25th May – Medieval Weather Forecasting: Science, not Magic – Anne Lawrence-Mathers

The basis for modern weather forecasting

It is a truth universally acknowledged – at least among non-medievalists – that classical scientific knowledge died with the Roman Empire and had to be disinterred once the Middle Ages were over. This talk will demonstrate that this belief is mistaken, using the example of medieval weather forecasting. Ancient astronomers had no satisfactory answer to the important question of how seasonal weather can vary so much from one year to another and from place to place. Medieval European meteorologists had complex and data-driven answers, based on the work of astronomers and astrologers in the Arab Empire. The models used could produce forecasts for any chosen date and location – but appear magical to modern critics because of their use of astrology.

This talk will look at the methods used in making these forecasts, with practical examples. It will go further and argue that these laid the basis for modern weather forecasting.

Brief Bio

Anne Lawrence-Mathers is a Professor of Medieval History at the University of Reading and a Fellow of the Society of Antiquaries. She is a specialist in the history of magic and its relationship with science, and is the author of The True History of Merlin the Magician and Medieval Meteorology as well as co-author of Magic in Medieval Society. She has written for Weather, Physics Today and Pour la Science, and is currently writing a book on medieval magical texts as well as co-editing the Arc Companion to Magic, Science and the Medieval Construction of the Natural.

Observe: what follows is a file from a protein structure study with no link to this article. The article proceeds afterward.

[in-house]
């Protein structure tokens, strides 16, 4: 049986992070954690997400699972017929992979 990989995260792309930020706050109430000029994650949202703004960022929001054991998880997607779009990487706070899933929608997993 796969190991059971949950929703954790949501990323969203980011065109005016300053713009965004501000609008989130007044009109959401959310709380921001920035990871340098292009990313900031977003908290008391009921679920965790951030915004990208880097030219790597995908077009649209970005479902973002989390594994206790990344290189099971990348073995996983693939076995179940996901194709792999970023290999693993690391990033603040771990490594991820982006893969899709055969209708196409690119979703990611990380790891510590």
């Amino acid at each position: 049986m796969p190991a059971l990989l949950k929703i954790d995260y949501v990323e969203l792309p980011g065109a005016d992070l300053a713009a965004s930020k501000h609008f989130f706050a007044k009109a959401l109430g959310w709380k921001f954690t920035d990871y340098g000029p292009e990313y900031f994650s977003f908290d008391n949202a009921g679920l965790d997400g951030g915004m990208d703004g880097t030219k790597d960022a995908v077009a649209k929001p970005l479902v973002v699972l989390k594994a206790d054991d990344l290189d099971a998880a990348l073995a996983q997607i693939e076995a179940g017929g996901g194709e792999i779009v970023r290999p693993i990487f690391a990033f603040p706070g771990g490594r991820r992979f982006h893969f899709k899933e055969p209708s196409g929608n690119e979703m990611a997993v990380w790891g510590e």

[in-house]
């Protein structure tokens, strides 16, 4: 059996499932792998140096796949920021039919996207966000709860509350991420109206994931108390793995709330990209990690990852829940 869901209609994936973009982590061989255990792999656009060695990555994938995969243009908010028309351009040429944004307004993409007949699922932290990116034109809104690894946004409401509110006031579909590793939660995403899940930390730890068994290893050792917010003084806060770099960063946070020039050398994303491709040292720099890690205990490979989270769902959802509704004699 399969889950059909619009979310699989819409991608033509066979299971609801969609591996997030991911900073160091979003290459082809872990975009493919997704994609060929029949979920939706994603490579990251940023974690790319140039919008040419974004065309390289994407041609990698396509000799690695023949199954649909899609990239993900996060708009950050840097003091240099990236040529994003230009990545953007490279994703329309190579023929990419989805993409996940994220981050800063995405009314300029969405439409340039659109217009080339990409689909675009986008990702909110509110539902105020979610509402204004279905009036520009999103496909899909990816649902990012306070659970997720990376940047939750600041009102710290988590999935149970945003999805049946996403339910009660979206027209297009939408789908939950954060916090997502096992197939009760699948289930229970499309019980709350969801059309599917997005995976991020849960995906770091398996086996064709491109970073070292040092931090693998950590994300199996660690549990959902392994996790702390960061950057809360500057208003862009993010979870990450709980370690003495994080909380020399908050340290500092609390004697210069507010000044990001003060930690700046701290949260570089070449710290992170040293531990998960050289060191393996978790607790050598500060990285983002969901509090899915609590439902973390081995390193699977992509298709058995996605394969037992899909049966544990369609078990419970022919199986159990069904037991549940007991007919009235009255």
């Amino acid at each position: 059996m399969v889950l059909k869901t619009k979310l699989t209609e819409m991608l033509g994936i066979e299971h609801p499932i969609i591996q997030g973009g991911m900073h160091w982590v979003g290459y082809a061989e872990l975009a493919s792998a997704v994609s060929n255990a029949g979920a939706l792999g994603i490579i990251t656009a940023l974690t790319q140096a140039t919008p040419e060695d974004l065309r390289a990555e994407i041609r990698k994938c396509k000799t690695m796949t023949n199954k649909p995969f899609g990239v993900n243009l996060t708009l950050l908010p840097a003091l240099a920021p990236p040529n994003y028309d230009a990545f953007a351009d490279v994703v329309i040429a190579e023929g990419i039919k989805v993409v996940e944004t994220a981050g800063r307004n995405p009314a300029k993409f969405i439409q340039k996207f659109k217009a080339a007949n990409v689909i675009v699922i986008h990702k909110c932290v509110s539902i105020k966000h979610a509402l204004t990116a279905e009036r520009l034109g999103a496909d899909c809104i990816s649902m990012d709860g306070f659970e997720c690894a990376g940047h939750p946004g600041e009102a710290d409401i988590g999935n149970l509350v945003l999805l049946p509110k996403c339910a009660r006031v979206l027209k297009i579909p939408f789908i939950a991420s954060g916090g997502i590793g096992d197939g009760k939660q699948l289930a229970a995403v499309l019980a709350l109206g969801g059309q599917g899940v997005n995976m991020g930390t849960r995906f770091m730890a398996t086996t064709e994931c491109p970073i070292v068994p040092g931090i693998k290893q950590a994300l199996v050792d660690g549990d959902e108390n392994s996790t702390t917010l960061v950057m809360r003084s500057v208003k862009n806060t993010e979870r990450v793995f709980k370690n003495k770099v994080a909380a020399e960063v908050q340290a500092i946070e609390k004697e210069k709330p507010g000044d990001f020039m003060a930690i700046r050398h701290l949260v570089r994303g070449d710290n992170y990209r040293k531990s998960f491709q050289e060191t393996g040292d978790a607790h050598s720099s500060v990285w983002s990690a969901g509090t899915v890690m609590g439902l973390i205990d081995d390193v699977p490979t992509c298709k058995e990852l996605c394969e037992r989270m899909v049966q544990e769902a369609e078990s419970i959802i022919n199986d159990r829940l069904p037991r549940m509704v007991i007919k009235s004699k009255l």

For those who don’t know this

Talks are on the last Wednesday of every month,  at 7:00 for 7:30, at The Arc (formerly The Discovery Centre) in Winchester. Admission is £5 which also gives you an entry in the book raffle. We take cash and cards. The event is in two parts – the talk and then a Q&A after the interval. We encourage you to support The Arc by indulging in the available drinks and snacks before and during the event. There is a small car park adjacent to The Arc, or use the nearby Tower car park. You are also welcome to join us for the traditional post-talk curry.

27th Apr – Wayfinding: The Art and Science of How we Find and Lose Our Way – Michael Bond

So, are men are better than women at navigation?

This talk discusses how humans acquired wayfinding and navigation skills over our evolutionary past, the methods that early humans used to stay orientated in unfamiliar surroundings, the brain mechanisms behind our spatial and navigation skills and how they are related to memory and other cognitive functions, and why there are such stark individual differences in wayfinding skills (including the oft-debated question of whether men are better than women).